Marine Technology Reporter Blogs - whoi

Future ROV Technology - Subsea Wireless Control

August 11, 2014

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Wireless subsea technology is becoming a fundamental part of the oil and gas industry worldwide. Back in 2010, Woods Hole Oceanographic Institution (WHOI) scientists and engineers announced testing of an undersea optical communications system that, complemented by acoustics, enabled a virtual revolution in high-speed undersea data collection and transmission. Acoustic techniques were developed, which are now the predominant mode of underwater communications between ships and smaller, autonomous and remote control vehicles. However, acoustic systems, although capable of long-range communication, transmit data at limited speeds and delayed delivery rates due to the relatively slow speed of sound in water.

SeaBED-class AUVs – The Deepwater Imager

October 11, 2013

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The SeaBED AUV, developed by WHOI scientist Hanumant Singh and colleagues, is an AUV that can fly slowly or hover over the seafloor to depths of 6,000 feet (2,000 meters), making it particularly suited to collect highly detailed sonar and optical images of the seafloor. SeaBED flies about 8 feet (2.5 meters) above the seafloor, flashing its strobe light and snapping a photo every three seconds. It maintains a constant altitude and speed of a ½ knot. Over the last seven years SeaBED-class AUVs have shown their versatility on missions ranging from shallow coral reef surveys to searches for deep-sea hydrothermal vents, in environments ranging from the open ocean to the dense ice cover of the Arctic.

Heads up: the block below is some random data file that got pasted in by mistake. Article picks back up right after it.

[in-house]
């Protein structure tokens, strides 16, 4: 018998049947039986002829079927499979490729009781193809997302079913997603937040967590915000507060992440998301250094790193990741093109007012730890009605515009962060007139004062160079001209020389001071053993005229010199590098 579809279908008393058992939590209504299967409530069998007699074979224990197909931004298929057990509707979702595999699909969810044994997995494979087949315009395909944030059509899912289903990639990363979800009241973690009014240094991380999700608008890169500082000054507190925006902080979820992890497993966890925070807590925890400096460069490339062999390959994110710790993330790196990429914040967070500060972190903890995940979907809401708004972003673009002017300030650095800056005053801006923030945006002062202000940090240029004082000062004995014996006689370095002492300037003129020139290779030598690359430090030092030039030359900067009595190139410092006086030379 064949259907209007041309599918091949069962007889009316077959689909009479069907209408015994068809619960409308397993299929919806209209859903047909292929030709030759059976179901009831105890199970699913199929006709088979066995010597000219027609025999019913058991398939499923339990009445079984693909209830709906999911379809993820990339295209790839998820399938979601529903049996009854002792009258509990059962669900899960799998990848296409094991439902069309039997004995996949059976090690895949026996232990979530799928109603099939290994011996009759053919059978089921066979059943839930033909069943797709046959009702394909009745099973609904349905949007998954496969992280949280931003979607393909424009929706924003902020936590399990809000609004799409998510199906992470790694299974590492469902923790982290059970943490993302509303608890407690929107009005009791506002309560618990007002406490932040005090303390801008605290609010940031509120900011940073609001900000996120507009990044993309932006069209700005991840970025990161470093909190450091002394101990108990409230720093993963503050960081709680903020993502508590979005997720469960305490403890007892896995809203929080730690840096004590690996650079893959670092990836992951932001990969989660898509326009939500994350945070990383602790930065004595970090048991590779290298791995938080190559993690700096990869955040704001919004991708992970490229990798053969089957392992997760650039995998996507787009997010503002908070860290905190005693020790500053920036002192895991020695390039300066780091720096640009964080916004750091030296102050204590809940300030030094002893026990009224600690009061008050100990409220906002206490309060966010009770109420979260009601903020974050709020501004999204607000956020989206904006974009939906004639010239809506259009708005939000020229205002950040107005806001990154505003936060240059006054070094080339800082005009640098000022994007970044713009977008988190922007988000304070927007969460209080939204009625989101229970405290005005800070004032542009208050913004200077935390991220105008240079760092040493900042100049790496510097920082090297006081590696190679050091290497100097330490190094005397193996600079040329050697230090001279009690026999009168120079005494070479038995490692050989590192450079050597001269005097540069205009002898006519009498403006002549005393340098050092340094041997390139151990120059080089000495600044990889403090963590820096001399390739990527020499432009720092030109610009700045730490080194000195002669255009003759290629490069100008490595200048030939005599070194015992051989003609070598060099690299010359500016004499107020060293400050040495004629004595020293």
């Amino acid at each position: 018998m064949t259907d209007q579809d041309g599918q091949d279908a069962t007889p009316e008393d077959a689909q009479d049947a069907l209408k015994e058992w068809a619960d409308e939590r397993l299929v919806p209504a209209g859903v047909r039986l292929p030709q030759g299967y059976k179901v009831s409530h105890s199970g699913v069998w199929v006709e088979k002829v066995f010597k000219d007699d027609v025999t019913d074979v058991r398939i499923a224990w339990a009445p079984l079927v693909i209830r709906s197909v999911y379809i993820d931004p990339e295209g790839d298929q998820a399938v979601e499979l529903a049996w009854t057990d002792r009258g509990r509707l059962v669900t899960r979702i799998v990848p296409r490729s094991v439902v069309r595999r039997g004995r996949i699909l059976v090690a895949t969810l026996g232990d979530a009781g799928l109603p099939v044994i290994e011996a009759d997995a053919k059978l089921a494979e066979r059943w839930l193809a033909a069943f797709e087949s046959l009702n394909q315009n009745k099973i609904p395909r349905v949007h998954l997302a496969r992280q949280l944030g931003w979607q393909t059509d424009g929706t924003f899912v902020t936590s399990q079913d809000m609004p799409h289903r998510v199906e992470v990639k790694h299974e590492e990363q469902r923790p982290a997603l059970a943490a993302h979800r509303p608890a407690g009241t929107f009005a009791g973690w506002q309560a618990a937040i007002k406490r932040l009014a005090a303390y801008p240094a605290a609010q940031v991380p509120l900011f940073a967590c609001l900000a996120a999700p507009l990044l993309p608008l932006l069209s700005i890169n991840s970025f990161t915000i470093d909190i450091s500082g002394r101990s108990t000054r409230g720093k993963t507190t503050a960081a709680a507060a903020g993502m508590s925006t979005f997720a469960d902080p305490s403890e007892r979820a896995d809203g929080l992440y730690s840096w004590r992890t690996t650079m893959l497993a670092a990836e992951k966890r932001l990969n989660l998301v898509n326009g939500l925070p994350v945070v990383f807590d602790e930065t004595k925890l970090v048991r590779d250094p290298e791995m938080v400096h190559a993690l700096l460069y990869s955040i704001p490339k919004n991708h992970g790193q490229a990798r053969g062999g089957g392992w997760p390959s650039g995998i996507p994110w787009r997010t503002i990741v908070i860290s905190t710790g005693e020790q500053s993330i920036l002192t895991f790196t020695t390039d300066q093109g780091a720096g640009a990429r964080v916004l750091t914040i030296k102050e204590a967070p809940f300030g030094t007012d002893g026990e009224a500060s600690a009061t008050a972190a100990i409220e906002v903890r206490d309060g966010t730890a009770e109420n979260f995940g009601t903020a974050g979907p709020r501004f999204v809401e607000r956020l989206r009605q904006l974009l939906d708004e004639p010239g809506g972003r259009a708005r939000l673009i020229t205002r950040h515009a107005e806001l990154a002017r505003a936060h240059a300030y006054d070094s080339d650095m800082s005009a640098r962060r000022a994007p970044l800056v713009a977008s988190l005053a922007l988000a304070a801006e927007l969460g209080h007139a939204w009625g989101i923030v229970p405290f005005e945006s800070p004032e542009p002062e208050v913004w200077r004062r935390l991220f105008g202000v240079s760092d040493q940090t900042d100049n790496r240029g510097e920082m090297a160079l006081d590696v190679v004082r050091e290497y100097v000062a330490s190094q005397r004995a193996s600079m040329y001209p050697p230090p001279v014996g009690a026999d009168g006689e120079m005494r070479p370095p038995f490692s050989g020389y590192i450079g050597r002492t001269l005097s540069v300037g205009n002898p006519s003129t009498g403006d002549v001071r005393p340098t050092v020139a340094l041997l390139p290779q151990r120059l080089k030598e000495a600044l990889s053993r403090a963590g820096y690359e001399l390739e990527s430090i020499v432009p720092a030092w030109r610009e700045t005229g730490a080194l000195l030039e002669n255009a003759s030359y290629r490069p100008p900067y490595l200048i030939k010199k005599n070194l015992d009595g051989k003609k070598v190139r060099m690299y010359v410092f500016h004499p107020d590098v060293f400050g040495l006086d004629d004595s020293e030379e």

Submersible Incubation Device (SID)

October 1, 2013

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The main idea leading to the instrument developed by Woods Hole Oceanographic Institution (WHOI) Oceanographers was to automatically run microbiological incubations in situ – in this case underwater. This was deemed necessary in order to avoid having to bring the samples to the surface in order to incubate them, because by doing this, the samples would not be in the same habitat in which they live and would be subjected to different pressure, temperature, light, and other conditions, which would probably alter the way they function. The SID concept began to unfold more than 30 years ago through the vision of microbiologist Craig Taylor and engineer Ken Doherty at WHOI. They wanted a way to see exactly what the multitudes of microbes in the ocean were doing.